upcycling - belt detail

next up, I tackled the placket.  I love the placket on this dress, just the right bit of button detail and a pretty swooping neck but I wanted a tiny bit of color behind the buttons.  I will be honest, this was fussy seam picking and tedious detail work but it was absolutely worth it.  I removed the buttons and unpicked the seam at the bottom of the placket so I could sew on a tiny bit of fabric to the placket.  I started by sewing right-sides together one side of my strip of voile to the placket, then I folded over the top and the other side and sewing it down in an upside down l-shape.  last, I stuffed the bottom of the voile into the bottom part of the placket sewing it down by sewing one stitch on the outside.

upcycling project - placket detailit wasn’t all that difficult but mildly hand-cramping work especially considering how slippery voile can be.  but, it turned out really nice…just the detail I was looking for.  never mind, of course, that I realized afterwards I had sewn the small sliver of voile fabric  on wrong-side facing out!  but, I didn’t go in and fix it. really, you can’t even tell!  can you tell? well, either way, there was no way I was going to attempt such a delicate operation twice! once was enough, thank you very much.

and, that is the whole dress upcycle!  I have already worn this dress a few times (even washed it without much drama) and am happy to have it in circulation.  no more sad corners in the closet!

summer sewing project :: up-cycled

oh dear. it has been a long time since I have visited this little space. sometimes I get consumed by a sewing project and need a little space from the blog but that, sadly, isn’t the case this time.  it’s just the regular spring craziness around here.  in the last six weeks everyone in the house, except me, has celebrated a birthday…throw in mother’s day; a sprained ankle; and a stomach flu and you have full-scale chaos.  there is something to be said for just getting it all out of the way, however.  I’m more than ready to come back into the fold! bring it!

with that said, I’ve got some ‘new’ clothes.  they are actually my cheaters for the summer sewing project.  I found these pieces in a lovely consignment store and each one was fantastic but needed a little adjusting.  so, I figured it counted as ‘made by me’ with just a twist of cheating.

  

both of these dresses and the striped tunic below needed shorter straps and the black dress needed the sides taken in as well.    I was a bit intimidated by messing with the knit fabric on the black dress but I’m amazed by how well a simple stretch needle works! I also had to serger the sides to keep it together.  shortening the straps is so easy especially when it’s straightforward to pick apart the seams.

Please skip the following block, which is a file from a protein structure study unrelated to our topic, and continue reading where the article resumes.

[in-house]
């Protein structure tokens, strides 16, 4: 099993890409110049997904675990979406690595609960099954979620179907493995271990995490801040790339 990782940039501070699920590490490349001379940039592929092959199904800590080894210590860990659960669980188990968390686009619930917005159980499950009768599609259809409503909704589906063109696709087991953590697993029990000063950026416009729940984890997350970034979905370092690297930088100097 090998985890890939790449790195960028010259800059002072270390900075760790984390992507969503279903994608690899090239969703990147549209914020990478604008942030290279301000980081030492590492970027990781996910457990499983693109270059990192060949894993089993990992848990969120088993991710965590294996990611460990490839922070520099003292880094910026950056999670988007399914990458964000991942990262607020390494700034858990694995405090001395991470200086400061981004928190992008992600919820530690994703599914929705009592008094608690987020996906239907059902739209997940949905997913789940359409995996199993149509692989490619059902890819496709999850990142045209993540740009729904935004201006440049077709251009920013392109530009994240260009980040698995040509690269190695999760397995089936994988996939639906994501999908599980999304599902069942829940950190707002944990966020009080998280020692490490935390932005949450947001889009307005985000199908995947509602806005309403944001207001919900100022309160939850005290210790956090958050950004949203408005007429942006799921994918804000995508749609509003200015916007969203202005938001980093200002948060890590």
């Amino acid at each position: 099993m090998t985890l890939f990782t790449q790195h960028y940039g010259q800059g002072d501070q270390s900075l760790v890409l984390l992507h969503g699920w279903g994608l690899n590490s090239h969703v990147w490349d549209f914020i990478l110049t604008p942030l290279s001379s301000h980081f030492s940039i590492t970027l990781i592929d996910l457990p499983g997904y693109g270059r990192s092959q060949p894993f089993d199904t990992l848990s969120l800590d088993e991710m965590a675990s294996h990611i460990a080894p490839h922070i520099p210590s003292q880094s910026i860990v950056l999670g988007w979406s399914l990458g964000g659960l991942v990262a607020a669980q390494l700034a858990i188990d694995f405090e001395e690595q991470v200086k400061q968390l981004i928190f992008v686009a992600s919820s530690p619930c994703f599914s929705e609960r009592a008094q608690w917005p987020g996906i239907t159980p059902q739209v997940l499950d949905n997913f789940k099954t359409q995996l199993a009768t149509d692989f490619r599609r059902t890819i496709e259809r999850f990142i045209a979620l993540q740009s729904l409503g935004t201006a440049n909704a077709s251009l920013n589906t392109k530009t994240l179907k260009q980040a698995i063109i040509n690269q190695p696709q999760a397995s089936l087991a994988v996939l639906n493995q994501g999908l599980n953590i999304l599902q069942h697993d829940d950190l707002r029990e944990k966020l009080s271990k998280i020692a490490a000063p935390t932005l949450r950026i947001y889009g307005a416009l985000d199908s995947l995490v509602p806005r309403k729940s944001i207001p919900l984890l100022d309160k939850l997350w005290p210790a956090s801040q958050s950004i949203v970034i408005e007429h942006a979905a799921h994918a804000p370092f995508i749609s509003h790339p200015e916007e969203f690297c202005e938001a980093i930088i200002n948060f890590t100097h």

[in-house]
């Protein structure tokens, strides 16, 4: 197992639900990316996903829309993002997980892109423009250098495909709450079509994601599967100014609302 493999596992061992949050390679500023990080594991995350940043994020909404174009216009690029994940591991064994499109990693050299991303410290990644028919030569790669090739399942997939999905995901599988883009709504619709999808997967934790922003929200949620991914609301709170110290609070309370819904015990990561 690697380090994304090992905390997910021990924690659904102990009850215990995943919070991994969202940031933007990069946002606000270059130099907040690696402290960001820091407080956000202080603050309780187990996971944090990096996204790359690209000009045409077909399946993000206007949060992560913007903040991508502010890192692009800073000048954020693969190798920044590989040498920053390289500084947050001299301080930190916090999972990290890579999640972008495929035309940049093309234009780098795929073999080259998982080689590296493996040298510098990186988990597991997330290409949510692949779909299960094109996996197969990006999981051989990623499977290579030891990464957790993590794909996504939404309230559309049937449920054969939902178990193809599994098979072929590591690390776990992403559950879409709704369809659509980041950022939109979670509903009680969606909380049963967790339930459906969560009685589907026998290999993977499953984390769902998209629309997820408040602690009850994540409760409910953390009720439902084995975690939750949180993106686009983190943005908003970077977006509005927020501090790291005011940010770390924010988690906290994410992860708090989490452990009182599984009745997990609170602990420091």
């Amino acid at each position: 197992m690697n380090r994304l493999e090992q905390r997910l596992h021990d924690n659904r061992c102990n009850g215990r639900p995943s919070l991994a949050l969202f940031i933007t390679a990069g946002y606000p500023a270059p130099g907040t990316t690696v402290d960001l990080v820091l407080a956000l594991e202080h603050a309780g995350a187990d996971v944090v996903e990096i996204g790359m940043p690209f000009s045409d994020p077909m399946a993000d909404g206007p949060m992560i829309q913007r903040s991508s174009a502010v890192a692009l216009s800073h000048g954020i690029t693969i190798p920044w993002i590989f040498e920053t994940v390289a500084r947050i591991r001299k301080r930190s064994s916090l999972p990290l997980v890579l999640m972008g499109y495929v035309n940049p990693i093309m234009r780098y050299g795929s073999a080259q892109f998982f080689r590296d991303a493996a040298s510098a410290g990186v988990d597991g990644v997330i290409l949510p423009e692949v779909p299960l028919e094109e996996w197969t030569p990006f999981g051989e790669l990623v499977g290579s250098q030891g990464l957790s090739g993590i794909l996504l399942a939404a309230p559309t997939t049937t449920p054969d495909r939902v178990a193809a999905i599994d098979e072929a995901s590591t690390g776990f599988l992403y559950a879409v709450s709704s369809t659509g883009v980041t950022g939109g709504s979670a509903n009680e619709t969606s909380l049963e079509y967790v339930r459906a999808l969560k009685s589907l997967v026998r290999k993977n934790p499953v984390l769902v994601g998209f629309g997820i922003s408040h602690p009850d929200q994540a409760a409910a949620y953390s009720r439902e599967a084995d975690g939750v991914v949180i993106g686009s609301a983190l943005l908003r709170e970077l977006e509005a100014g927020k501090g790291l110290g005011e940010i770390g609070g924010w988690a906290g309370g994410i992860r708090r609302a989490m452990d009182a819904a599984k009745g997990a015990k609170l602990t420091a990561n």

I must have an unusually short distance across the top of my shoulders because I always want to shorten straps.  perhaps, it’s an issue related to my, ahem, chest.

[this picture makes the bodice look really tight, which it doesn’t feel like it is when I’m wearing it.  hmm. mental note to check on that.]

these two skirts are probably my favorites. the mustard one was a tunic that just looked sloppy on me no matter how I tried to dress it up.  so, I cut off the bodice (which hit at an empire waist).  then I sewed some elastic around the waist.  so easy! it had a tie that I kept just for the look, it serves no real purpose.

the grey skirt is probably the one I’ve worn the most and it was, by far, the easiest to make. in fact, I just cut it. no sewing involved at all.  it was what I call a ‘twofer’ but I have no idea if that is actually what they are called.  when the top half of a dress is one color and style and the bottom half is different so it kind of looks like a shirt and skirt but it’s a dress? yeah, a twofer. all I did was cut off the top part and it already has a piece of knit jersey to create a waistband.  um, that’s it.  I was done!

I’m feeling like a real-life molly ringwald.

well, after all of this I’m feeling nearly done with my summer clothes sewing.  I want to try one dress and a pair of capri-length pants just because I’ve never made either one and want to give it a try. but, my enthusiasm for sewing clothes is waning and I’m eager to sew some things for the home with the lovely wool I got from grandma.  we will see which way the wind blows.

 

summer sewing project :: linen bib shirt

oh yes, I am still chugging along with the summer sewing project (to sew my summer wardrobe).  I have actually cheated a little bit but more on that in a future post.

for now, I’m proud to present *the linen bib shirt*.  I drafted the pattern for this top myself…based mostly off an existing top in my closet.  I’d love to say that was a seamless process but it wasn’t.  there may have been even a small amount of swearing when my first pattern draft needed a good deal of tweaking.  such is as it is. but, overall I am pleased with how the top turned out. I’m especially fond of how the linen fabric accentuates the gathering in the front.